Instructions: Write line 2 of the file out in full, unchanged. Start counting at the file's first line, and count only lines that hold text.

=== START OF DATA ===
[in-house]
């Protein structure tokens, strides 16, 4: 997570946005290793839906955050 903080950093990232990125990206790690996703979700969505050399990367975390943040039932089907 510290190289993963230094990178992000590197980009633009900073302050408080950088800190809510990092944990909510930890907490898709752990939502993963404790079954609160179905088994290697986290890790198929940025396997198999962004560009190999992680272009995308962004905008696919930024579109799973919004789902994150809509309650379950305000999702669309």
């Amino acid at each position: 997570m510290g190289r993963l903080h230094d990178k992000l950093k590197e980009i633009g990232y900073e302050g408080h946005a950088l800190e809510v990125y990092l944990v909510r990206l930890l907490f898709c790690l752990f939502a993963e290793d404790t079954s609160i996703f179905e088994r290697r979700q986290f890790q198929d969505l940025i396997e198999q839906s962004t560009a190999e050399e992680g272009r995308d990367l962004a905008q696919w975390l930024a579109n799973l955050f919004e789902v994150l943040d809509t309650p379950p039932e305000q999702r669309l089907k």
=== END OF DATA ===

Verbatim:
């Protein structure tokens, strides 16, 4: 997570946005290793839906955050 903080950093990232990125990206790690996703979700969505050399990367975390943040039932089907 510290190289993963230094990178992000590197980009633009900073302050408080950088800190809510990092944990909510930890907490898709752990939502993963404790079954609160179905088994290697986290890790198929940025396997198999962004560009190999992680272009995308962004905008696919930024579109799973919004789902994150809509309650379950305000999702669309």